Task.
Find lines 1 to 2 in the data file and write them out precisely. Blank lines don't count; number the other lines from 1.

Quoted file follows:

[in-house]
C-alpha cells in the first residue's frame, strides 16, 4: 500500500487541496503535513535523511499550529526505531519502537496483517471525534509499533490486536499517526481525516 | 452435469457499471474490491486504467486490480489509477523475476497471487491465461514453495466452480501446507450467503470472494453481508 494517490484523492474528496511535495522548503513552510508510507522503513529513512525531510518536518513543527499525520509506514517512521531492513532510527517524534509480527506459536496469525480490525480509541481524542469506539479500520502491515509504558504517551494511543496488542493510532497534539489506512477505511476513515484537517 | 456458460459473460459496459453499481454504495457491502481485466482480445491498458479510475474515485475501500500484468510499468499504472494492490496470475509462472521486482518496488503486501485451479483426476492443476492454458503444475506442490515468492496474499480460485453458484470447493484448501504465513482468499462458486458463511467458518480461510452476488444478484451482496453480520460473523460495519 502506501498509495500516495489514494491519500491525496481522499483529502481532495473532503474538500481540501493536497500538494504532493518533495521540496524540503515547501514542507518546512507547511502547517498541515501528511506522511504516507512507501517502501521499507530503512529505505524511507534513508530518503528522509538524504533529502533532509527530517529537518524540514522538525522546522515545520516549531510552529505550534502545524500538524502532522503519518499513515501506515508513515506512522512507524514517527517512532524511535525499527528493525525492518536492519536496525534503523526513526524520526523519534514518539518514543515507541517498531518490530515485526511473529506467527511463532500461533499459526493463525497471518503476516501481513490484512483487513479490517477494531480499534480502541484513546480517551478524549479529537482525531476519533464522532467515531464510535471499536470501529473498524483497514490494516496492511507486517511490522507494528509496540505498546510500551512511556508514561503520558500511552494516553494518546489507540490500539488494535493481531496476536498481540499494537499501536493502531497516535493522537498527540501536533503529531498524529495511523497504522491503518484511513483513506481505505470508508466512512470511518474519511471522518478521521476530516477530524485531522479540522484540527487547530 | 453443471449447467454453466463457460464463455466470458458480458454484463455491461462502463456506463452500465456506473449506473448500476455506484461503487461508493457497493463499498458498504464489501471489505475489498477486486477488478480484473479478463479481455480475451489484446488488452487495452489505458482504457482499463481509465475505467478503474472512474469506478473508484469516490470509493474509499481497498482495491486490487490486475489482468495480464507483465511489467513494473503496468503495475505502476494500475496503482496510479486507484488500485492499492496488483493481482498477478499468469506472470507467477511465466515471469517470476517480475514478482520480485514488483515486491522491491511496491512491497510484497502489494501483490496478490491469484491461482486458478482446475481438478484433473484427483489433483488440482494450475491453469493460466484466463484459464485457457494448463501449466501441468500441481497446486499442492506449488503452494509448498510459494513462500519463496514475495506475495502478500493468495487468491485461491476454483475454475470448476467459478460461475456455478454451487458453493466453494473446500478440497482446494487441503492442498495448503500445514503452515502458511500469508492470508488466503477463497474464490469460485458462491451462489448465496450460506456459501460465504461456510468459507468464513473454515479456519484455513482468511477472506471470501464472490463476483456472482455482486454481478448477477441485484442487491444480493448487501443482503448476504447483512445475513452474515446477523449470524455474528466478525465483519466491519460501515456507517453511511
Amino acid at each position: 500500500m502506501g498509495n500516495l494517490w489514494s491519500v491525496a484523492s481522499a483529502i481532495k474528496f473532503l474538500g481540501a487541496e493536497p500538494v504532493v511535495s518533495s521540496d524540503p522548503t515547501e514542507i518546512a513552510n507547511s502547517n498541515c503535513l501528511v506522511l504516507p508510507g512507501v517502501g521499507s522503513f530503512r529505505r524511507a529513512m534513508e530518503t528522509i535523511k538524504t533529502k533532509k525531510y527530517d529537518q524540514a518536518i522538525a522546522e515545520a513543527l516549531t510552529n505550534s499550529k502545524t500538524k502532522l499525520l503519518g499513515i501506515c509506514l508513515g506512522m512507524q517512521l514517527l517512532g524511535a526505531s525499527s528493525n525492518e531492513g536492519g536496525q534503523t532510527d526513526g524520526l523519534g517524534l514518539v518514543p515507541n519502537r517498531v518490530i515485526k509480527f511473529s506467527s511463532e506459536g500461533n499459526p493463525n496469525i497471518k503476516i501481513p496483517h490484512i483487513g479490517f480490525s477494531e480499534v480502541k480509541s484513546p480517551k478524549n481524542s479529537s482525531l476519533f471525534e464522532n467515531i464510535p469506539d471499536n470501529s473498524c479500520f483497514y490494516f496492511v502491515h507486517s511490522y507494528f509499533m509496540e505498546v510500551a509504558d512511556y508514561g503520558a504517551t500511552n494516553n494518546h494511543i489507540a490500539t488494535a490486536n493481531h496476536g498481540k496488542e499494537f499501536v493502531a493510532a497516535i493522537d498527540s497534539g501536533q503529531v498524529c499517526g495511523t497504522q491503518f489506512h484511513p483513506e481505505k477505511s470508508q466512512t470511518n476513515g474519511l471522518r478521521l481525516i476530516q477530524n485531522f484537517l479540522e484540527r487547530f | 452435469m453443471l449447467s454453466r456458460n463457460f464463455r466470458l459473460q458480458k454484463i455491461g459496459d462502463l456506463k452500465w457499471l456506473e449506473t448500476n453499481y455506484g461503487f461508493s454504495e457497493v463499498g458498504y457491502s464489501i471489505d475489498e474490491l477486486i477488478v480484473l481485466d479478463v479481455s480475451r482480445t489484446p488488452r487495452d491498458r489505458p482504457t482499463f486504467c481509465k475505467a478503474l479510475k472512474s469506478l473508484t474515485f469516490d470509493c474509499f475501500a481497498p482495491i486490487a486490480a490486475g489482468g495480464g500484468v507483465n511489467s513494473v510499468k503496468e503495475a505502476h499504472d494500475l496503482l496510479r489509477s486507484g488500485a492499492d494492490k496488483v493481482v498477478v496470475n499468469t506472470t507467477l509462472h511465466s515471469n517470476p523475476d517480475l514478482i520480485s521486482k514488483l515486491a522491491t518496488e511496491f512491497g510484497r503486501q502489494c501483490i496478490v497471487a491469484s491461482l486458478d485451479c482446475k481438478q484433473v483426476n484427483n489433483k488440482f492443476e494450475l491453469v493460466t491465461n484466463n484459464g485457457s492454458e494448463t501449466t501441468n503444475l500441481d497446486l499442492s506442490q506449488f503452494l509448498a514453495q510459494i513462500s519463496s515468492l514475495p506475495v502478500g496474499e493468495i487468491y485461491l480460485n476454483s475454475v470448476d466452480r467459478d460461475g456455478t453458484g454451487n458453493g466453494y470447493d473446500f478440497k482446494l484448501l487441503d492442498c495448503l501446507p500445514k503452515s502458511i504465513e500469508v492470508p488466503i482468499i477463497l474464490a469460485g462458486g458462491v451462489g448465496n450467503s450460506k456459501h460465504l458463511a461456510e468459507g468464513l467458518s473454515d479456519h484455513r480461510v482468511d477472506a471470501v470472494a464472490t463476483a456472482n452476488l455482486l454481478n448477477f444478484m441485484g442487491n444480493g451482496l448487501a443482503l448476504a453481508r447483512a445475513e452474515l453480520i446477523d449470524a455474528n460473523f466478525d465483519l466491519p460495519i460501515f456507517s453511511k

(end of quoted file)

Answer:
[in-house]
C-alpha cells in the first residue's frame, strides 16, 4: 500500500487541496503535513535523511499550529526505531519502537496483517471525534509499533490486536499517526481525516 | 452435469457499471474490491486504467486490480489509477523475476497471487491465461514453495466452480501446507450467503470472494453481508 494517490484523492474528496511535495522548503513552510508510507522503513529513512525531510518536518513543527499525520509506514517512521531492513532510527517524534509480527506459536496469525480490525480509541481524542469506539479500520502491515509504558504517551494511543496488542493510532497534539489506512477505511476513515484537517 | 456458460459473460459496459453499481454504495457491502481485466482480445491498458479510475474515485475501500500484468510499468499504472494492490496470475509462472521486482518496488503486501485451479483426476492443476492454458503444475506442490515468492496474499480460485453458484470447493484448501504465513482468499462458486458463511467458518480461510452476488444478484451482496453480520460473523460495519 502506501498509495500516495489514494491519500491525496481522499483529502481532495473532503474538500481540501493536497500538494504532493518533495521540496524540503515547501514542507518546512507547511502547517498541515501528511506522511504516507512507501517502501521499507530503512529505505524511507534513508530518503528522509538524504533529502533532509527530517529537518524540514522538525522546522515545520516549531510552529505550534502545524500538524502532522503519518499513515501506515508513515506512522512507524514517527517512532524511535525499527528493525525492518536492519536496525534503523526513526524520526523519534514518539518514543515507541517498531518490530515485526511473529506467527511463532500461533499459526493463525497471518503476516501481513490484512483487513479490517477494531480499534480502541484513546480517551478524549479529537482525531476519533464522532467515531464510535471499536470501529473498524483497514490494516496492511507486517511490522507494528509496540505498546510500551512511556508514561503520558500511552494516553494518546489507540490500539488494535493481531496476536498481540499494537499501536493502531497516535493522537498527540501536533503529531498524529495511523497504522491503518484511513483513506481505505470508508466512512470511518474519511471522518478521521476530516477530524485531522479540522484540527487547530 | 453443471449447467454453466463457460464463455466470458458480458454484463455491461462502463456506463452500465456506473449506473448500476455506484461503487461508493457497493463499498458498504464489501471489505475489498477486486477488478480484473479478463479481455480475451489484446488488452487495452489505458482504457482499463481509465475505467478503474472512474469506478473508484469516490470509493474509499481497498482495491486490487490486475489482468495480464507483465511489467513494473503496468503495475505502476494500475496503482496510479486507484488500485492499492496488483493481482498477478499468469506472470507467477511465466515471469517470476517480475514478482520480485514488483515486491522491491511496491512491497510484497502489494501483490496478490491469484491461482486458478482446475481438478484433473484427483489433483488440482494450475491453469493460466484466463484459464485457457494448463501449466501441468500441481497446486499442492506449488503452494509448498510459494513462500519463496514475495506475495502478500493468495487468491485461491476454483475454475470448476467459478460461475456455478454451487458453493466453494473446500478440497482446494487441503492442498495448503500445514503452515502458511500469508492470508488466503477463497474464490469460485458462491451462489448465496450460506456459501460465504461456510468459507468464513473454515479456519484455513482468511477472506471470501464472490463476483456472482455482486454481478448477477441485484442487491444480493448487501443482503448476504447483512445475513452474515446477523449470524455474528466478525465483519466491519460501515456507517453511511